DOI: 10.1161/circ.148.suppl_1.13784 ISSN: 0009-7322

Abstract 13784: Impact of the Variation of Aortomitral Positional Anatomy for the Atrioventricular Conduction Disorder in the Mitral Valve Surgery

Kazuma Handa, Masashi Kawamura, Daisuke Yoshioka, Takuji Kawamura, Ai Kawamura, Yusuke Misumi, Masaki Taira, Kazuo Shimamura, Shigeru Miyagawa
  • Physiology (medical)
  • Cardiology and Cardiovascular Medicine

Introduction: Advances in cardiac imaging have provided detailed anatomical information, including the variation of the aortic root rotation. This variation affected the distance between membranous septum and right fibrous trigone, that might be synonymous with variation of the conduction system location. However, clinical significance has been unknown. We aimed to analyze the variation of the aorto-mitral position and its relationship of conduction disorder in the mitral valve surgery.

Methods: This study included 180 patients underwent simple mitral valve surgery (valve repair: n=159, replacement: n=21). The anatomical variations were classified by preoperative three-dimensional transesophageal echocardiography (3D-TEE), and postoperative occurrence of new conduction disorder was analyzed.

Results: As in the image, the variations in the aorto-mitral position were classified into Lateral (14%) or Center appearance (86%) groups, which was further classified to Center (83%), Lateral (14%), or Medial rotation (3%) groups. Atrioventricular conduction disorder was observed as first-degree block (n=24 (13%)) including complete right bundle branch block (n=1 (0.6%)). This disorder newly occurred more in the Lateral appearance compared to the Center (36% vs 10%, p=0.0003). The prolongation of the PR interval (msec) between the pre and postoperative period (ΔPR) was greater in the Lateral appearance than the Center (+17 vs +14, p=0.02). Regarding the aortic root rotation, the conduction disorder occurred in 6%, 27% and 20% patients, and each ΔPR was +2, +16 and +22 of the Center , Lateral , and Medial rotation respectively. Conduction disorder occurred more in the Lateral rotation than the Center (p=0.0017), persisting one year after the surgery (19% vs 2%, p=0.0059).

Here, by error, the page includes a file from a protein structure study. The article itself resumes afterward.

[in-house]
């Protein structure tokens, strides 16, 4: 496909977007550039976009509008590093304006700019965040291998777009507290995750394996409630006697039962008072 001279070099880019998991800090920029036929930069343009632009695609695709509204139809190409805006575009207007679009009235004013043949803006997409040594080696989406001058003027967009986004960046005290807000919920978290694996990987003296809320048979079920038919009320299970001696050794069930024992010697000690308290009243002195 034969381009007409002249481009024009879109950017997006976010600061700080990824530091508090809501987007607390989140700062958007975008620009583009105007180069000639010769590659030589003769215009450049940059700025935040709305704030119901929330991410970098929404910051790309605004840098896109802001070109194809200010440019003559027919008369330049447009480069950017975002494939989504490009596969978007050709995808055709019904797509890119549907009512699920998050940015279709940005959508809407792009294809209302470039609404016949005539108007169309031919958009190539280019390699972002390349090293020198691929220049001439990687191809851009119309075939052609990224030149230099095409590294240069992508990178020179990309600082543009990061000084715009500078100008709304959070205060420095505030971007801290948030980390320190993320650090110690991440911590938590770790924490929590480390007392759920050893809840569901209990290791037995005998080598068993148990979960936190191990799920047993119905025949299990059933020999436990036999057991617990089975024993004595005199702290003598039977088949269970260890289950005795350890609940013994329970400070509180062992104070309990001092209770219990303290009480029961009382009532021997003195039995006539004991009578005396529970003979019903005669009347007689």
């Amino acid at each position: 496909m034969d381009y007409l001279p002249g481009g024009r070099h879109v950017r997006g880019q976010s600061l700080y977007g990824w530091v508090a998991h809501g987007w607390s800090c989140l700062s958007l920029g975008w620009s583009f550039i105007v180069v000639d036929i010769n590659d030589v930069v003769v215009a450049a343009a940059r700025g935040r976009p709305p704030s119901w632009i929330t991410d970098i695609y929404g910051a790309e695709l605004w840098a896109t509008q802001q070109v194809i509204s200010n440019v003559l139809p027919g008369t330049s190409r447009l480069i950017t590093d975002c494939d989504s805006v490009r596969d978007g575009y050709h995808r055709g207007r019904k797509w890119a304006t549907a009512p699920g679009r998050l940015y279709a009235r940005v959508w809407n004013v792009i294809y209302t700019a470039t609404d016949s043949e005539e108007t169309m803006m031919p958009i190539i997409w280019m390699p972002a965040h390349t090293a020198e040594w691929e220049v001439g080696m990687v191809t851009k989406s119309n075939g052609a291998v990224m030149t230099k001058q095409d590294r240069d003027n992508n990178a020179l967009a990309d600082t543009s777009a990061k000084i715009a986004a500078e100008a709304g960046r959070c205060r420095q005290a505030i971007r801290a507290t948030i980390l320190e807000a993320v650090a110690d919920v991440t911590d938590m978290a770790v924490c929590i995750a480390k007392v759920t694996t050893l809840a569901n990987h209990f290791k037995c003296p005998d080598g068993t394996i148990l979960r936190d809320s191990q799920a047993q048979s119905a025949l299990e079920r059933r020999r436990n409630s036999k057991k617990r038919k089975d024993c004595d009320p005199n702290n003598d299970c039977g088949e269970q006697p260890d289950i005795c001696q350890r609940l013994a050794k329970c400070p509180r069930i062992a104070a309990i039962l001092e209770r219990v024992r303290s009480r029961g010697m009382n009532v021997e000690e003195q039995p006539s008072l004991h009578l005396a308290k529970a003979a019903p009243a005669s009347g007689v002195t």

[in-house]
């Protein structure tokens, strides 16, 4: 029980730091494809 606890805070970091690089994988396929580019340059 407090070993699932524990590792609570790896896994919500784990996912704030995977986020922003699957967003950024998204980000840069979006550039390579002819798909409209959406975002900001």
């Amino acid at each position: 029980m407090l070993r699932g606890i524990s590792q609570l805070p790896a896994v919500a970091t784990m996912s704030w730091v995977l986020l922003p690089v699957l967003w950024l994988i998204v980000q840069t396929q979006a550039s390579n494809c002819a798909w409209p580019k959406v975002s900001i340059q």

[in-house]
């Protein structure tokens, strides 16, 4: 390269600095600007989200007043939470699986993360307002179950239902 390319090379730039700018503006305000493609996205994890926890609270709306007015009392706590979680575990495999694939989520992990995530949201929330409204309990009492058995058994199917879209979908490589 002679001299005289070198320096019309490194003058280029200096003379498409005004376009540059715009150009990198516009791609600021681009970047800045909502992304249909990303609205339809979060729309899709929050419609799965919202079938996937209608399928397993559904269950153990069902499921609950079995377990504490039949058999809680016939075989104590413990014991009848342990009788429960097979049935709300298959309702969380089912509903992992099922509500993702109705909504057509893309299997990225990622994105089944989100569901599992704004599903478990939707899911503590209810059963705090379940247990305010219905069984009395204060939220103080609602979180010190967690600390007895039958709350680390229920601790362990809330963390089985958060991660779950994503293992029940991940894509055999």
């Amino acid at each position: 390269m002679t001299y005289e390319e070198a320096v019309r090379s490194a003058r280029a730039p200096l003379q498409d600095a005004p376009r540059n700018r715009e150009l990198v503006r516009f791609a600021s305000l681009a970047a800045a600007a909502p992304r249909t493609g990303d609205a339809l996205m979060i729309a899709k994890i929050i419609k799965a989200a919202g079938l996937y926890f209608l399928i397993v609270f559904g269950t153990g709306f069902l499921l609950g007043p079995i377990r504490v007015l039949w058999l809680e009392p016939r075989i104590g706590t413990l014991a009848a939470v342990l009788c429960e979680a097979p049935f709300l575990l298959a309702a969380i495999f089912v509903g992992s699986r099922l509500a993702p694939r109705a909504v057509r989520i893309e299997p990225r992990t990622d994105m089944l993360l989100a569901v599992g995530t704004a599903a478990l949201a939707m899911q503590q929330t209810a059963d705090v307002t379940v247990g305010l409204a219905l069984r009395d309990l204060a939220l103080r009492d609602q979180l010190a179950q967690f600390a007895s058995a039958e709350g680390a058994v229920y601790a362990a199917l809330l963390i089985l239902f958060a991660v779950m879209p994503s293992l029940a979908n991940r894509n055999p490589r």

Conclusion: The variation of the aorto-mitral position could be classified by 3D-TEE. The Lateral rotation would be a risk of atrioventricular conduction disorder in the mitral valve surgery.

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